What is it?
Audi’s spectacularly powerful range-topping Q7, the world’s first V12 diesel SUV. Not exactly a car for the times, we admit, although the uber-Q7’s massive performance is certainly worthy of note.
The Q7 V12 TDI has been developed by Audi’s quattro GmbH division – also responsible for the RS4 and RS6, as well as the mould-breaking R8. So, although the Q7 doesn’t receive the ‘R’ badge itself, it’s certainly in good company.
The 6.0-litre V12 diesel powerplant made its debut in the R8 TDI concept car earlier this year, and was inspired by the engine in the Le Mans winning R10 TDI racer. It’s based around the existing 3.0-litre V6 diesel engine, sharing cylinder bore spacing but getting a 60-degree bank instead of its sibling’s 90-degrees.
It’s good for 493bhp at 3750rpm, with 737lb ft of torque from 1750 and 3250rpm – fearsome outputs even in a big four-wheel drive. For perspective, VW’s existing 5.0-litre V10 ‘unit injector’ engine pumps out 350bhp and 626lb ft, and no-one’s ever accused that of being short of shove…
What’s it like?
Given the V12 TDI Q7 tips the scales at a massive 2635kg, it’s acceleration is nothing short of spectacular. Audi claims it can dispatch 0-62mph in just 5.5sec. Top speed is electronically pegged to 155mph, but officials at quattro GmbH reckon the big seven-seater would haul beyond 180mph without the limiter.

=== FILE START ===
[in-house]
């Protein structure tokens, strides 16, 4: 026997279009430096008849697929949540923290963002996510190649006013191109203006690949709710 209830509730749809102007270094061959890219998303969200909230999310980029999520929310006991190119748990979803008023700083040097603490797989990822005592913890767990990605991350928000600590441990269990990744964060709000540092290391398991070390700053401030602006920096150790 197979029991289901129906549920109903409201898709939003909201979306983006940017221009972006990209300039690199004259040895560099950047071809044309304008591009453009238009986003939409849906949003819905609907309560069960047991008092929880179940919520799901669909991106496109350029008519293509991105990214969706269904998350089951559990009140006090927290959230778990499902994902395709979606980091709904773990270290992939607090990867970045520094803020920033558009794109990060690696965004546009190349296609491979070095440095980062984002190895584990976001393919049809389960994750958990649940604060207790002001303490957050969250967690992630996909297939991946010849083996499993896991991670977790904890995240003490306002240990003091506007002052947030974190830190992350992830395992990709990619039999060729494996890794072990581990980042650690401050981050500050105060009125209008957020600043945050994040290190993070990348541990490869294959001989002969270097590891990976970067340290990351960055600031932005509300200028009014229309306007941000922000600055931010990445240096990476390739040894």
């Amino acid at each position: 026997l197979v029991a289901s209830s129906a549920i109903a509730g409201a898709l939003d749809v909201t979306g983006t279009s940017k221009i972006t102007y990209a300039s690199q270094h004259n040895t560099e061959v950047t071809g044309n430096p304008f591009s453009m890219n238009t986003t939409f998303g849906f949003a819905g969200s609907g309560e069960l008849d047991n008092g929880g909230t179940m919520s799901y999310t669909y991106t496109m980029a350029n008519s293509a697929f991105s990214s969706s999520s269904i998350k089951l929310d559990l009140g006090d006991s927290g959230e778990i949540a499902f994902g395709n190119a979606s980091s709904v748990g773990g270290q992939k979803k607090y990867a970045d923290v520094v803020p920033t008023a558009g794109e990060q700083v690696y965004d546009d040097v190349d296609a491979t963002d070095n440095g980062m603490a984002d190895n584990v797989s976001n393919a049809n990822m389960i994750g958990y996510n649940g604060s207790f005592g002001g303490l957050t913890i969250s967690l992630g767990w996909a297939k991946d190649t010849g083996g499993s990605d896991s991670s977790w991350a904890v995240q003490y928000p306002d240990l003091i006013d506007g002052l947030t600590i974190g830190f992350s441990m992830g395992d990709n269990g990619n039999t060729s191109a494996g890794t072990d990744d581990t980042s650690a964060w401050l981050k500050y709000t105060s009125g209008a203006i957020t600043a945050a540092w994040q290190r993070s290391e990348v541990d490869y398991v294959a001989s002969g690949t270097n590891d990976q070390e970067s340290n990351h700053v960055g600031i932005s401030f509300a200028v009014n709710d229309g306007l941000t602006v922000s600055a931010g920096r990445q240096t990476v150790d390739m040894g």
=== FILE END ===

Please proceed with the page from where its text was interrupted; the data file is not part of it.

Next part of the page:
Even more impressive, is a combined cycle economy average of 25mpg, which theoretically gives the Q7 V12 TDI a range of 550 miles. In the real world, and using the performance, that average plummets – enthusiastic use sees the trip computer showing a less impressive 12.3 mpg. Unlike many big capacity diesels, Audi’s new V12 sounds great when wound up with a heavy application of right foot, with an alluring combination of mechanical roar and exhaust blare.
As in all recent Audi models, the quattro four wheel drive system and Torsen centre differential has been set up to provide a nominal 40:60 front-to-rear drive split. And for something so vast in size, the Q7 is remarkably agile. The steering gets revised steering mapping and air spring settings, reducing the ride height by 5mm compared to the standard car, but retaining its 240mm ride height in lift mode.
The handling feels nose-heavy, unsurprising given the engine’s 300kg mass, but excellent body control helps the Q7 V12 TDI to disguise its enormous bulk. Braking is assured by massive 420mm (front) and 370mm (rear) carbon ceramic discs from the Bentley Continental GT, gripped by Brembo calipers from the RS6.
Should I buy one?
If you’re looking to combine SUV practicality, sportscar performance and diesel economy then the Q7 V12 TDI is top of the pile, although its massive pricetag makes it nearly twice as expensive as the Q7 V8 TDI.
The range-topping Q7 is a remarkable technical showpiece for Audi. It’s not a car that can be justified by rational criteria, but it’s certainly raised the bar for diesel power.